Veterinary Horse Tests and Examinations

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Veterinary Tests and Exams

excerpt from  Horse for Sale, How to Buy a Horse or Sell the One You Have

  2008 Cherry Hill   Copyright Information

There is no standard pre-purchase examination. Inform your veterinarian of your intended use for the horse and any special concerns you have. Then together, with economics relative to the horse's price in mind, you can decide what tests will be necessary to make such a determination. The exam will take from an hour to several hours or more. Costs for an exam can run from $100 to $1000, depending on the number of radiographs required, what lab tests are ordered, how many miles the veterinarian must travel, and how much time is involved in the exam. The findings of the exam should be made in writing.

General Clinical Exam

An overall health check is the minimum that should be performed. First the veterinarian must identify the horse using markings, brands, and registration papers. Then he should get a thorough history of the horse from the owner including such information as vaccinations, deworming, previous illness or injury, surgeries, previous x-rays taken, breeding records, and any vices or unique problems. If you recorded this information during your buyer exam, you can provide the information to your veterinarian to save time and money. The seller may be asked to sign the report.

Some veterinarians make an examination of the horse's pen or stall for clues to general eating habits, fecal consistency, and telltale signs of such vices as cribbing, wood chewing, pacing, pawing, stall kicking, and weaving.

The veterinarian next performs what is often called a general physical or clinical examination: the vet looks at, listens to, and touches (palpates) the horse. After palpation and observation, the veterinarian can provide a report or continue with more specialized tests as requested. The following are often included:

  • Temperature, pulse, and respiration before and after moderate exercise. The resting heart rate can be a general indicator of temperament: a high rate might indicate a nervous horse or it could indicate an ill or unconditioned horse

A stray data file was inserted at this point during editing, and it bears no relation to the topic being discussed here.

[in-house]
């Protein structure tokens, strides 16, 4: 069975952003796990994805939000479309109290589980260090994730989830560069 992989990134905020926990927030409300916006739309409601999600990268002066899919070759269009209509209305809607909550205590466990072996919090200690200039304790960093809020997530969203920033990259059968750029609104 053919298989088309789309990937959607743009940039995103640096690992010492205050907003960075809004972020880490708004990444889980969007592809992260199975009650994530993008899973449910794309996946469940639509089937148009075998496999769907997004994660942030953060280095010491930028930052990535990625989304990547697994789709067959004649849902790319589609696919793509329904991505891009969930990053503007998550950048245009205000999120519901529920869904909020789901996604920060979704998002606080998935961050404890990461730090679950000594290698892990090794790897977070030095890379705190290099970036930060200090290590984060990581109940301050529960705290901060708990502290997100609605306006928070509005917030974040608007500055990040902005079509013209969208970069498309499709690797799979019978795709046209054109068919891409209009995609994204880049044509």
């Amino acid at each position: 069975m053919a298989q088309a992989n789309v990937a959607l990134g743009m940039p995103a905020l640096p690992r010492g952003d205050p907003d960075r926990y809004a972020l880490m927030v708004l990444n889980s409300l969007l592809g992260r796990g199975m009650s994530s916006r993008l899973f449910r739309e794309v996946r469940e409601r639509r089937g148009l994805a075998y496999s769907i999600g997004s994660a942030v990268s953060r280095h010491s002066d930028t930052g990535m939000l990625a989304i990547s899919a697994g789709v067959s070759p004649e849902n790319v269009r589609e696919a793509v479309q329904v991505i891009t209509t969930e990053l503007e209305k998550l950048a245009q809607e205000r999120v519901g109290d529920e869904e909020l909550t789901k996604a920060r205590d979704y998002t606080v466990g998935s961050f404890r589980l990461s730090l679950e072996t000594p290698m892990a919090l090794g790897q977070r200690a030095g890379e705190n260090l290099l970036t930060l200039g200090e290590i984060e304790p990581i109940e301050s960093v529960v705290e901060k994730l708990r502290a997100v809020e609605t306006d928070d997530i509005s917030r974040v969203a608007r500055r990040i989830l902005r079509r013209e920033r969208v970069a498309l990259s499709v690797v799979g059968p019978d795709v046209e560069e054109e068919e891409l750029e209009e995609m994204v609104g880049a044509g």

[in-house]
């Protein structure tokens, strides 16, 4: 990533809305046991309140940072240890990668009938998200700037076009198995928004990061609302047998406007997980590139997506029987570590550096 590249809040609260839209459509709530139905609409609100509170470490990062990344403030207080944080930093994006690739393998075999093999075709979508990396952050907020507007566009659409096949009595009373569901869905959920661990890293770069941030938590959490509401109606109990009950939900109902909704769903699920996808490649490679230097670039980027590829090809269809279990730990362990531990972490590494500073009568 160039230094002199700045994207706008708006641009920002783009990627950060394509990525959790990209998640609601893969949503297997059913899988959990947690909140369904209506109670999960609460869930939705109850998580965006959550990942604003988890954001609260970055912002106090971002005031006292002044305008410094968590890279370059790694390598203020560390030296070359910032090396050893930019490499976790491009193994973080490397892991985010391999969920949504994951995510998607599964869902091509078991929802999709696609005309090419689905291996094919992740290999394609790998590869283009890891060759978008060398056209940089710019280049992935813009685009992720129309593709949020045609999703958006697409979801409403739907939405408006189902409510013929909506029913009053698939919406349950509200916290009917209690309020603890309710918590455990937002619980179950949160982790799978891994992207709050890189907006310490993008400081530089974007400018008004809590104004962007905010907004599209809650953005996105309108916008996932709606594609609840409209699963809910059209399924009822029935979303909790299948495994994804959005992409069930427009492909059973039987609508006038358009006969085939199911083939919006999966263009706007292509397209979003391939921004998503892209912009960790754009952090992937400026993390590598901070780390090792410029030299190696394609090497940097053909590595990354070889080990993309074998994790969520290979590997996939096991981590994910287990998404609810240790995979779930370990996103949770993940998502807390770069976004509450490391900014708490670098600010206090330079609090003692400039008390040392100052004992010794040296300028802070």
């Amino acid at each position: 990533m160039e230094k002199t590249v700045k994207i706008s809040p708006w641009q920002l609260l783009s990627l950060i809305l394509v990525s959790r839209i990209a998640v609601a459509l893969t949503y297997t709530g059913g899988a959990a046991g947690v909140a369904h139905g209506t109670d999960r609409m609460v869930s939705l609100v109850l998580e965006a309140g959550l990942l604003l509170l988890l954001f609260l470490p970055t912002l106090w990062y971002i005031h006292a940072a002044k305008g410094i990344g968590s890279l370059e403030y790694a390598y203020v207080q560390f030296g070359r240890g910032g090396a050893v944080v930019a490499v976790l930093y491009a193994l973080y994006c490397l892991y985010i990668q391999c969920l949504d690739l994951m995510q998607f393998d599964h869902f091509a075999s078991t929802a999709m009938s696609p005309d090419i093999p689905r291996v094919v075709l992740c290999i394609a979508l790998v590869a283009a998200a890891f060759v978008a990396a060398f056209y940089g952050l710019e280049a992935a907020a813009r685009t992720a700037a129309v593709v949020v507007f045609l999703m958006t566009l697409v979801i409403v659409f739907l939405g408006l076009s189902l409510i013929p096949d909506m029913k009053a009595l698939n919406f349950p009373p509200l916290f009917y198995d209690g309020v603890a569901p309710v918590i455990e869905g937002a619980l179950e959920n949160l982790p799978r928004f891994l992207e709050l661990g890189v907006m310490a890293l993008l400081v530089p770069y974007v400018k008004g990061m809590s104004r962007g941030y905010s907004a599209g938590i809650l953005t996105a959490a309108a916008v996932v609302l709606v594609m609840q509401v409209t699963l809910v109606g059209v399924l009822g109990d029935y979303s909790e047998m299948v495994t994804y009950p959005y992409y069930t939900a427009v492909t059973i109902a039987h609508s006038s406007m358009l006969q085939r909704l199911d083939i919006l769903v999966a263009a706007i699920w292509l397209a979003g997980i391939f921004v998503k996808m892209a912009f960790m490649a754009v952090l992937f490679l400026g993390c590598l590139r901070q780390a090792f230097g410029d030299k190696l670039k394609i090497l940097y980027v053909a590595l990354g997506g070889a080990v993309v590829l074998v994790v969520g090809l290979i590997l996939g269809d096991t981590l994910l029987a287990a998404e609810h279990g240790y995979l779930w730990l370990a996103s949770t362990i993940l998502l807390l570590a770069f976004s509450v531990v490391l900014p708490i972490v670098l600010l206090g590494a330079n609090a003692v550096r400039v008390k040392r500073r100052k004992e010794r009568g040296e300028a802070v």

• Gastrointestinal exam with a stethoscope to determine if there is normal gut function.

  • Heart exam both before and after exercise with a stethoscope to detect murmurs or irregular rhythm. Arrhythmia could indicate heart disease, infection, or hereditary defect. Such a horse could have decreased stamina.

  • Lung exam with a stethoscope to evaluate lung sounds. Some veterinarians might ask the seller to place a plastic bag or a special re-breathing bag over the horse's nose to cause the resting horse to breathe more deeply and make irregularities easier to detect. (It is important that the horse is familiar with a plastic bag near his head before this exam or his respiration rate will not be the only thing that will rise suddenly!)

  • Dental exam checking the teeth for bite alignment, missing teeth, the presence of wolf teeth, and any sharp edges on the molars that may need to be floated. It can usually be determined if the horse is a cribber by the condition of his incisors. If the horse's age is in question, the veterinarian can determine the age by the teeth. While near the upper respiratory area, the vet also checks for abnormal odors (tooth abscess), sounds, or discharges and looks at the tongue for signs of lacerations.

  • Capillary refill time (general circulatory indicator): the finger is pressed on the horse's gum and it is noted how long (number of seconds) before blood returns to the circular spot.